01 of 07
Install a Shower Valve
To install a shower valve, you'll first need to remove the old valve (see replacing a shower valve). Next, make sure the copper is clean. Sand off the copper pipes and ensure they are free of solder and burs.
I had to cut the copper very close to the old valve so that the new valve would fit, and there was a lot of solder on the pipes. You can either file this off or heat up the copper and wipe off the blotches of solder with a dry rag when it runs. Be careful not to burn yourself when you do this and keep a spray bottle and fire extinguisher handy whenever you use the torch. Finish by sanding off any remaining solder and make sure it’s clean all the way around the pipes.Continue to 2 of 7 below.
02 of 07
Disassemble the Valve
Remove the plastic cartridge and any housing from the valve body before doing any soldering; the plastic components cannot stand up to the heat. Keep track of how the cartridge came out because you'll need to put it back in facing the same direction.Continue to 3 of 7 below.
03 of 07
Before putting the shower valve in the wall, make any adjustments necessary. If the valve will go into a shower without an attached bathtub (like this example), the bottom of the valve needs to be capped. Make sure not to cap the wrong end. Position the valve so that the part that says "shower" or "up" is facing up. Follow the standard instructions for soldering copper and cap the bottom inlet of the valve. Let the valve cool before moving on to the next step.
Apply flux to all of the valve connections and the pipe before putting the valve in the wall.Continue to 4 of 7 below.
04 of 07
Position the Valve
Maneuver the valve into position. Sometimes it's difficult to get the valve into place in the wall because the space is tight, so do it only once, if possible. Also be careful not to drop the valve in the wall as you put it into place.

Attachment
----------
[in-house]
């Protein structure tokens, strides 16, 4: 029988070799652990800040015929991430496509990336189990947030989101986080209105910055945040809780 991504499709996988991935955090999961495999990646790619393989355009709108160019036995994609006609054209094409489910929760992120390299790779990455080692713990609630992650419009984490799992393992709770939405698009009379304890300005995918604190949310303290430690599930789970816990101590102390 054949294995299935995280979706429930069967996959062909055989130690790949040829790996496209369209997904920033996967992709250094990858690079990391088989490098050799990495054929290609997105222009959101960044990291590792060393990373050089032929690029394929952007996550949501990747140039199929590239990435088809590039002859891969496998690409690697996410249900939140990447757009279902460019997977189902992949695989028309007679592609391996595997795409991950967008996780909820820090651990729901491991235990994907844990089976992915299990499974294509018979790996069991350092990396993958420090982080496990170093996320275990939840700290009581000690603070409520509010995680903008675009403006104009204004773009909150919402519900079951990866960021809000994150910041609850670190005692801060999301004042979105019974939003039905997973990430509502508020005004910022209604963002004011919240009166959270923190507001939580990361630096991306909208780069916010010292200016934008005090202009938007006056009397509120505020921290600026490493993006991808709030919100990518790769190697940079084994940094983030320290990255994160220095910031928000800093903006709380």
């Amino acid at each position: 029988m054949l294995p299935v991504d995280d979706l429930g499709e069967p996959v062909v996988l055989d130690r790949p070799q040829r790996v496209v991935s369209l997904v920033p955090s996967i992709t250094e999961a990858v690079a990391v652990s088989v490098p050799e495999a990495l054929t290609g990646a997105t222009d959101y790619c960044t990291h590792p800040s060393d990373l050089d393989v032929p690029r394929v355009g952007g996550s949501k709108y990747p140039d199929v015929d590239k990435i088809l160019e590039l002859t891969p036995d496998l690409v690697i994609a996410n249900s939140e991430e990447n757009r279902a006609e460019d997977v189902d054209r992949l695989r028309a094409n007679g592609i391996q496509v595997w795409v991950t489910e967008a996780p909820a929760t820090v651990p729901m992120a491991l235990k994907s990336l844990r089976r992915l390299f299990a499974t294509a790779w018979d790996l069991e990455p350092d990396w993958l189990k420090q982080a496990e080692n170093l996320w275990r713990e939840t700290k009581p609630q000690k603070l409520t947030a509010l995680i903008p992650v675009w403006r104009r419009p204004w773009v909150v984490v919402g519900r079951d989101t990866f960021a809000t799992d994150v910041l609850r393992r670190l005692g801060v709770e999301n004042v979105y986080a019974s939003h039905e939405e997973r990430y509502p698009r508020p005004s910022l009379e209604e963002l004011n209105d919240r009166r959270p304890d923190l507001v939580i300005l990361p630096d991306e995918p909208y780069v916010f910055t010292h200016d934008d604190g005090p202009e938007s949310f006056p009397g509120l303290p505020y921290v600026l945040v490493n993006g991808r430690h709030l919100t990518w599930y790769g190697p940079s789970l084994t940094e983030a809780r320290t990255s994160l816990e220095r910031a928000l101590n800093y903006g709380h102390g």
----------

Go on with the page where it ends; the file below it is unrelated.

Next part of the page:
Tip: Some people like to tie wire onto the valve so that if they do drop it, they can pull it back up.
It is often easiest to put the valve on to the shower riser first and then the sides can pop into the sides of the valve. Be certain that the copper pipe pushes in all the way so that you can make a good joint. One method is to make a mark about an inch away from the end of each pipe since the fitting only pushes in about an inch.Continue to 5 of 7 below.
05 of 07
Be careful when soldering in small spaces to make sure nothing catches on fire; have the spray bottle of water and a fire extinguisher ready. It can also help to wet the wall a bit first with the spray bottle. Since these pipes are usually only half an inch, you don't need a big flame.
Focus on one joint at a time and make sure the solder flows all the wall around the joint, especially on the back side where it's hard to see. An inspection mirror will allow you to see if the solder flowed all the way; touch up an area if needed before turning on the water.Continue to 6 of 7 below.
06 of 07
Allow time for the pipes and the shower valve to cool after soldering before re-installing the shower cartridge. Reinstall the shower cartridge the same way as it was removed. Make sure that the shower valve is in the off position; then turn the water back on and check for leaks. Make sure there aren't any leaks in the shower riser as well.Continue to 7 of 7 below.
07 of 07
Lastly, install the trim and handle. Set the cover plate, then screw on cartridge sleeve. The handle goes on last and you are done!